16. A Novel Botrytis Species Is Associated with a Newly Emergent Foliar Disease in Cultivated Hemerocallis

    PubMed Central

    Grant-Downton, Robert T.; Terhem, Razak B.; Kapralov, Maxim V.; Mehdi, Saher; Rodriguez-Enriquez, M. Josefina; Gurr, Sarah J.; van Kan, Jan A. L.; Dewey, Frances M.

    2014-01-01

    Foliar tissue samples of cultivated daylilies (Hemerocallis hybrids) showing the symptoms of a newly emergent foliar disease known as ‘spring sickness’ were investigated for associated fungi. The cause(s) of this disease remain obscure. We isolated repeatedly a fungal species which proved to be member of the genus Botrytis, based on immunological tests. DNA sequence analysis of these isolates, using several different phyogenetically informative genes, indicated that they represent a new Botrytis species, most closely related to B. elliptica (lily blight, fire blight) which is a major pathogen of cultivated Lilium. The distinction of the isolates was confirmed by morphological analysis of asexual sporulating cultures. Pathogenicity tests on Hemerocallis tissues in vitro demonstrated that this new species was able to induce lesions and rapid tissue necrosis. Based on this data, we infer that this new species, described here as B. deweyae, is likely to be an important contributor to the development of ‘spring sickness’ symptoms. Pathogenesis may be promoted by developmental and environmental factors that favour assault by this necrotrophic pathogen. The emergence of this disease is suggested to have been triggered by breeding-related changes in cultivated hybrids, particularly the erosion of genetic diversity. Our investigation confirms that emergent plant diseases are important and deserve close monitoring, especially in intensively in-bred plants. PMID:24887415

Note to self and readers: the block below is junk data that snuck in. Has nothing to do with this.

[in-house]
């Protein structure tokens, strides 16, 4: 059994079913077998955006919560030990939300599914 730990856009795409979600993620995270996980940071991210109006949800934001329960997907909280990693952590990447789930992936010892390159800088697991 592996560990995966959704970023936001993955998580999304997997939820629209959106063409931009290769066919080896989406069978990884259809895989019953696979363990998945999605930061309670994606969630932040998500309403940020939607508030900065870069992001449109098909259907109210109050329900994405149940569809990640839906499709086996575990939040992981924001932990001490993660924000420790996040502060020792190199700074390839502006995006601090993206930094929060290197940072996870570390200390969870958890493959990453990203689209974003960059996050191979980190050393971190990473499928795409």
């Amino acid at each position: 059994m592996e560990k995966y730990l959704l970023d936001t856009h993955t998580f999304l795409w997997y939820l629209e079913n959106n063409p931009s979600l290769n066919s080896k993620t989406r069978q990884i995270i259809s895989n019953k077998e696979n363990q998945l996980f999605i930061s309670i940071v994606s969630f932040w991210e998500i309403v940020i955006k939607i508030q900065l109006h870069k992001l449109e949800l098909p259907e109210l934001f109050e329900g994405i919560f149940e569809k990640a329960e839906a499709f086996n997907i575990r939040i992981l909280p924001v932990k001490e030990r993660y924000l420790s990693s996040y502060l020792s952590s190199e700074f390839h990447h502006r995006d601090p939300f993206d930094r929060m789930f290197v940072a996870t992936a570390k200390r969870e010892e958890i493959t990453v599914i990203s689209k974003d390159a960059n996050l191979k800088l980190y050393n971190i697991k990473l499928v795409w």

17. Identification of an ERECTA gene and its drought adaptation associations with wild and cultivated common bean.

    PubMed

    Blair, Matthew W; Cortés, Andrés J; This, Dominique

    2016-01-01

    In this research, we cloned and accessed nucleotide diversity in the common bean ERECTA gene which has been implicated in drought tolerance and stomatal patterning. The homologous gene segment was isolated with degenerate primer and was found to be located on Chromosome 1. The gene had at least one paralog on Chromosome 9 and duplicate copies in soybean for each homolog. ERECTA-like genes were also discovered but the function of these was of less interest due to low similarity with the ERECTA gene from Arabidopsis. The diversity of the 5' end of the large Chr. 1 PvERECTA gene was evaluated in a collection of 145 wild and cultivated common beans that were also characterized by geographic source and drought tolerance, respectively. Our wild population sampled a range of wet to dry habitats, while our cultivated samples were representative of landrace diversity and the patterns of nucleotide variation differed between groups. The 5' region exhibited lower levels of diversity in the cultivated collection, which was indicative of population bottlenecks associated with the domestication process, compared to the wild collection where diversity was associated with ecological differences. We discuss associations of nucleotide diversity at PvERECTA with drought tolerance prediction for the genotypes. PMID:26566842

  18. The influence of cultivation period on growth and biodiesel properties of microalga Nannochloropsis gaditana 1049.

    PubMed

    Hu, Qunju; Xiang, Wenzhou; Dai, Shikun; Li, Tao; Yang, Fangfang; Jia, Qikun; Wang, Guanghua; Wu, Hualian

    2015-09-01